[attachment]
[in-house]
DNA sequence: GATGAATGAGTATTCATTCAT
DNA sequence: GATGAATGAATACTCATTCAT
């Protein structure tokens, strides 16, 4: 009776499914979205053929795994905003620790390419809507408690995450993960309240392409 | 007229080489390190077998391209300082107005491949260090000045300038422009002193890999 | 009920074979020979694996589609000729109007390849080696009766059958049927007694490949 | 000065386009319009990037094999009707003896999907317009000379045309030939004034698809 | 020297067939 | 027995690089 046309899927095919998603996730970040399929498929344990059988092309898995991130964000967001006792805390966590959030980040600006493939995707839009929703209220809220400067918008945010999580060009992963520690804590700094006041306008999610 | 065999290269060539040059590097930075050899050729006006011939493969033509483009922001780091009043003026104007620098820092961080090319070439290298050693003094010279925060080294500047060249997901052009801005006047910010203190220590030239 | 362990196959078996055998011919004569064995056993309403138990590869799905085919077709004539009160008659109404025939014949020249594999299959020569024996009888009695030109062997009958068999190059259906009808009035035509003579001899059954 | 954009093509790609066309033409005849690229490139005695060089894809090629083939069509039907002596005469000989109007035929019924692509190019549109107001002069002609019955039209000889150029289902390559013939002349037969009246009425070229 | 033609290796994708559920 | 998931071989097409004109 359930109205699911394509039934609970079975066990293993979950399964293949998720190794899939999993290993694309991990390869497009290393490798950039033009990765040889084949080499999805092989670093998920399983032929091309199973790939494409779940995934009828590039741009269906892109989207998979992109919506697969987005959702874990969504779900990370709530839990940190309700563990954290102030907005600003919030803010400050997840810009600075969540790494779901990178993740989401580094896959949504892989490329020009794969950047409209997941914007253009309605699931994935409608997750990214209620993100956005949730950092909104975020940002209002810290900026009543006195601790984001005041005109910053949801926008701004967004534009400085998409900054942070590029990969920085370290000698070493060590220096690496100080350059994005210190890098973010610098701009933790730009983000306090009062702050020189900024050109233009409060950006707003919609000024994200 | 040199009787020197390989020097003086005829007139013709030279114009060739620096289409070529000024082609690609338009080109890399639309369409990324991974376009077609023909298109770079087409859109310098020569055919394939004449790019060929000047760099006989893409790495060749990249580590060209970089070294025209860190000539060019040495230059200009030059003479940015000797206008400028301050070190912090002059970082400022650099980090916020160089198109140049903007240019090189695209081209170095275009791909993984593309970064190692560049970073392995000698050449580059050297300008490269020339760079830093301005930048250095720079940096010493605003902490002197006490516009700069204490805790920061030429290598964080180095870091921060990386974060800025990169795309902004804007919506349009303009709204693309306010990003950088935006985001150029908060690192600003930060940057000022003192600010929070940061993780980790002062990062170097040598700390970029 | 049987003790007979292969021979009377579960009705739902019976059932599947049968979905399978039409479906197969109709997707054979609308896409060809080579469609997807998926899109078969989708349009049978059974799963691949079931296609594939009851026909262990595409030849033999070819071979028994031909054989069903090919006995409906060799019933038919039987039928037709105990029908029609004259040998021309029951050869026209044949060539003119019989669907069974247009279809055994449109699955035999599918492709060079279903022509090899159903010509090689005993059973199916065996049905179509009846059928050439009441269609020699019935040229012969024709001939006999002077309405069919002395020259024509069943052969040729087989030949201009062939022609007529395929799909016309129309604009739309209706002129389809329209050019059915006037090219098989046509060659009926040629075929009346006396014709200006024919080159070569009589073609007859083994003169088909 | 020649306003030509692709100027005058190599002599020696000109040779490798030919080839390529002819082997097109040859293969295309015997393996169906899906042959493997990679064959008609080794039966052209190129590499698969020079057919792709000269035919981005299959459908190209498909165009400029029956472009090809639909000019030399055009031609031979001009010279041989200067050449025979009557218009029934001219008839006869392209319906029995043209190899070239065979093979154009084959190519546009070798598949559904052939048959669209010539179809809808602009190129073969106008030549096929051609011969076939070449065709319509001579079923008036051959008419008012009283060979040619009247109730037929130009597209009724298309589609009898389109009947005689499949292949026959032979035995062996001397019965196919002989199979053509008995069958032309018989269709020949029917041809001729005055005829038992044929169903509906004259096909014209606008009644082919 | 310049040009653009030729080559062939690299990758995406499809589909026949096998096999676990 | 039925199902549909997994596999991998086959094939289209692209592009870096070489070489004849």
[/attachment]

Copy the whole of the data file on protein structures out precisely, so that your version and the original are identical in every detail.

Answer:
[in-house]
DNA sequence: GATGAATGAGTATTCATTCAT
DNA sequence: GATGAATGAATACTCATTCAT
């Protein structure tokens, strides 16, 4: 009776499914979205053929795994905003620790390419809507408690995450993960309240392409 | 007229080489390190077998391209300082107005491949260090000045300038422009002193890999 | 009920074979020979694996589609000729109007390849080696009766059958049927007694490949 | 000065386009319009990037094999009707003896999907317009000379045309030939004034698809 | 020297067939 | 027995690089 046309899927095919998603996730970040399929498929344990059988092309898995991130964000967001006792805390966590959030980040600006493939995707839009929703209220809220400067918008945010999580060009992963520690804590700094006041306008999610 | 065999290269060539040059590097930075050899050729006006011939493969033509483009922001780091009043003026104007620098820092961080090319070439290298050693003094010279925060080294500047060249997901052009801005006047910010203190220590030239 | 362990196959078996055998011919004569064995056993309403138990590869799905085919077709004539009160008659109404025939014949020249594999299959020569024996009888009695030109062997009958068999190059259906009808009035035509003579001899059954 | 954009093509790609066309033409005849690229490139005695060089894809090629083939069509039907002596005469000989109007035929019924692509190019549109107001002069002609019955039209000889150029289902390559013939002349037969009246009425070229 | 033609290796994708559920 | 998931071989097409004109 359930109205699911394509039934609970079975066990293993979950399964293949998720190794899939999993290993694309991990390869497009290393490798950039033009990765040889084949080499999805092989670093998920399983032929091309199973790939494409779940995934009828590039741009269906892109989207998979992109919506697969987005959702874990969504779900990370709530839990940190309700563990954290102030907005600003919030803010400050997840810009600075969540790494779901990178993740989401580094896959949504892989490329020009794969950047409209997941914007253009309605699931994935409608997750990214209620993100956005949730950092909104975020940002209002810290900026009543006195601790984001005041005109910053949801926008701004967004534009400085998409900054942070590029990969920085370290000698070493060590220096690496100080350059994005210190890098973010610098701009933790730009983000306090009062702050020189900024050109233009409060950006707003919609000024994200 | 040199009787020197390989020097003086005829007139013709030279114009060739620096289409070529000024082609690609338009080109890399639309369409990324991974376009077609023909298109770079087409859109310098020569055919394939004449790019060929000047760099006989893409790495060749990249580590060209970089070294025209860190000539060019040495230059200009030059003479940015000797206008400028301050070190912090002059970082400022650099980090916020160089198109140049903007240019090189695209081209170095275009791909993984593309970064190692560049970073392995000698050449580059050297300008490269020339760079830093301005930048250095720079940096010493605003902490002197006490516009700069204490805790920061030429290598964080180095870091921060990386974060800025990169795309902004804007919506349009303009709204693309306010990003950088935006985001150029908060690192600003930060940057000022003192600010929070940061993780980790002062990062170097040598700390970029 | 049987003790007979292969021979009377579960009705739902019976059932599947049968979905399978039409479906197969109709997707054979609308896409060809080579469609997807998926899109078969989708349009049978059974799963691949079931296609594939009851026909262990595409030849033999070819071979028994031909054989069903090919006995409906060799019933038919039987039928037709105990029908029609004259040998021309029951050869026209044949060539003119019989669907069974247009279809055994449109699955035999599918492709060079279903022509090899159903010509090689005993059973199916065996049905179509009846059928050439009441269609020699019935040229012969024709001939006999002077309405069919002395020259024509069943052969040729087989030949201009062939022609007529395929799909016309129309604009739309209706002129389809329209050019059915006037090219098989046509060659009926040629075929009346006396014709200006024919080159070569009589073609007859083994003169088909 | 020649306003030509692709100027005058190599002599020696000109040779490798030919080839390529002819082997097109040859293969295309015997393996169906899906042959493997990679064959008609080794039966052209190129590499698969020079057919792709000269035919981005299959459908190209498909165009400029029956472009090809639909000019030399055009031609031979001009010279041989200067050449025979009557218009029934001219008839006869392209319906029995043209190899070239065979093979154009084959190519546009070798598949559904052939048959669209010539179809809808602009190129073969106008030549096929051609011969076939070449065709319509001579079923008036051959008419008012009283060979040619009247109730037929130009597209009724298309589609009898389109009947005689499949292949026959032979035995062996001397019965196919002989199979053509008995069958032309018989269709020949029917041809001729005055005829038992044929169903509906004259096909014209606008009644082919 | 310049040009653009030729080559062939690299990758995406499809589909026949096998096999676990 | 039925199902549909997994596999991998086959094939289209692209592009870096070489070489004849």